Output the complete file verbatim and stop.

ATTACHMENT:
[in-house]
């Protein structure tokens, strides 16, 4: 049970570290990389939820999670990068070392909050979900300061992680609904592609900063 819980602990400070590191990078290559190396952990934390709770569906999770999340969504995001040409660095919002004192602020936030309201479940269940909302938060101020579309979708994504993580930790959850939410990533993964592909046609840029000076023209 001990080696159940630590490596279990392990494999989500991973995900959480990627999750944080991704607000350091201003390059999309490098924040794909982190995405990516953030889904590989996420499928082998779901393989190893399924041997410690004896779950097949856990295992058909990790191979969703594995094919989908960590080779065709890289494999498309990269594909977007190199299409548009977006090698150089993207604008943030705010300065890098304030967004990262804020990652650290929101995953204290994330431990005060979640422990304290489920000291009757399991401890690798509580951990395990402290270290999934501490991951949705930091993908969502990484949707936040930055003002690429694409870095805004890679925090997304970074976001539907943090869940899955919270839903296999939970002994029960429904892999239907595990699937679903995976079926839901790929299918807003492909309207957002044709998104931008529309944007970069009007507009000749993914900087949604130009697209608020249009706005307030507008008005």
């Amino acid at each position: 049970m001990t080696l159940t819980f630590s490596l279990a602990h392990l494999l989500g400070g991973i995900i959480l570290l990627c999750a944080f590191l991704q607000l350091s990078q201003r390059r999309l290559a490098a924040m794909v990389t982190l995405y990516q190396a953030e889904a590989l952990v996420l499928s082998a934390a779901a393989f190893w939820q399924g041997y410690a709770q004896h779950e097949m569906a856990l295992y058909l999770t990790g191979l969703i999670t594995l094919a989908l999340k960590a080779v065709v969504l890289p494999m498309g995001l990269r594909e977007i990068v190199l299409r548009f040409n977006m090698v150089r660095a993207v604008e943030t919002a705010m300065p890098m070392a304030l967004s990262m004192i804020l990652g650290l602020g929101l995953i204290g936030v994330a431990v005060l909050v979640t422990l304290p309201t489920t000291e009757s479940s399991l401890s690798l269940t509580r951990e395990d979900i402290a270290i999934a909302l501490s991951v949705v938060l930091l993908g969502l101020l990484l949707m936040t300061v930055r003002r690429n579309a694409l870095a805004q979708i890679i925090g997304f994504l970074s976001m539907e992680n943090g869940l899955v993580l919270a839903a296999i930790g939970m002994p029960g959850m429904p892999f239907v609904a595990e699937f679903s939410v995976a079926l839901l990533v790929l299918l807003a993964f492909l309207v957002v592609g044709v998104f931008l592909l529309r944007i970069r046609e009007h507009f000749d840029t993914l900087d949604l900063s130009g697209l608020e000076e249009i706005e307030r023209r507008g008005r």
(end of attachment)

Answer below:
[in-house]
């Protein structure tokens, strides 16, 4: 049970570290990389939820999670990068070392909050979900300061992680609904592609900063 819980602990400070590191990078290559190396952990934390709770569906999770999340969504995001040409660095919002004192602020936030309201479940269940909302938060101020579309979708994504993580930790959850939410990533993964592909046609840029000076023209 001990080696159940630590490596279990392990494999989500991973995900959480990627999750944080991704607000350091201003390059999309490098924040794909982190995405990516953030889904590989996420499928082998779901393989190893399924041997410690004896779950097949856990295992058909990790191979969703594995094919989908960590080779065709890289494999498309990269594909977007190199299409548009977006090698150089993207604008943030705010300065890098304030967004990262804020990652650290929101995953204290994330431990005060979640422990304290489920000291009757399991401890690798509580951990395990402290270290999934501490991951949705930091993908969502990484949707936040930055003002690429694409870095805004890679925090997304970074976001539907943090869940899955919270839903296999939970002994029960429904892999239907595990699937679903995976079926839901790929299918807003492909309207957002044709998104931008529309944007970069009007507009000749993914900087949604130009697209608020249009706005307030507008008005």
């Amino acid at each position: 049970m001990t080696l159940t819980f630590s490596l279990a602990h392990l494999l989500g400070g991973i995900i959480l570290l990627c999750a944080f590191l991704q607000l350091s990078q201003r390059r999309l290559a490098a924040m794909v990389t982190l995405y990516q190396a953030e889904a590989l952990v996420l499928s082998a934390a779901a393989f190893w939820q399924g041997y410690a709770q004896h779950e097949m569906a856990l295992y058909l999770t990790g191979l969703i999670t594995l094919a989908l999340k960590a080779v065709v969504l890289p494999m498309g995001l990269r594909e977007i990068v190199l299409r548009f040409n977006m090698v150089r660095a993207v604008e943030t919002a705010m300065p890098m070392a304030l967004s990262m004192i804020l990652g650290l602020g929101l995953i204290g936030v994330a431990v005060l909050v979640t422990l304290p309201t489920t000291e009757s479940s399991l401890s690798l269940t509580r951990e395990d979900i402290a270290i999934a909302l501490s991951v949705v938060l930091l993908g969502l101020l990484l949707m936040t300061v930055r003002r690429n579309a694409l870095a805004q979708i890679i925090g997304f994504l970074s976001m539907e992680n943090g869940l899955v993580l919270a839903a296999i930790g939970m002994p029960g959850m429904p892999f239907v609904a595990e699937f679903s939410v995976a079926l839901l990533v790929l299918l807003a993964f492909l309207v957002v592609g044709v998104f931008l592909l529309r944007i970069r046609e009007h507009f000749d840029t993914l900087d949604l900063s130009g697209l608020e000076e249009i706005e307030r023209r507008g008005r």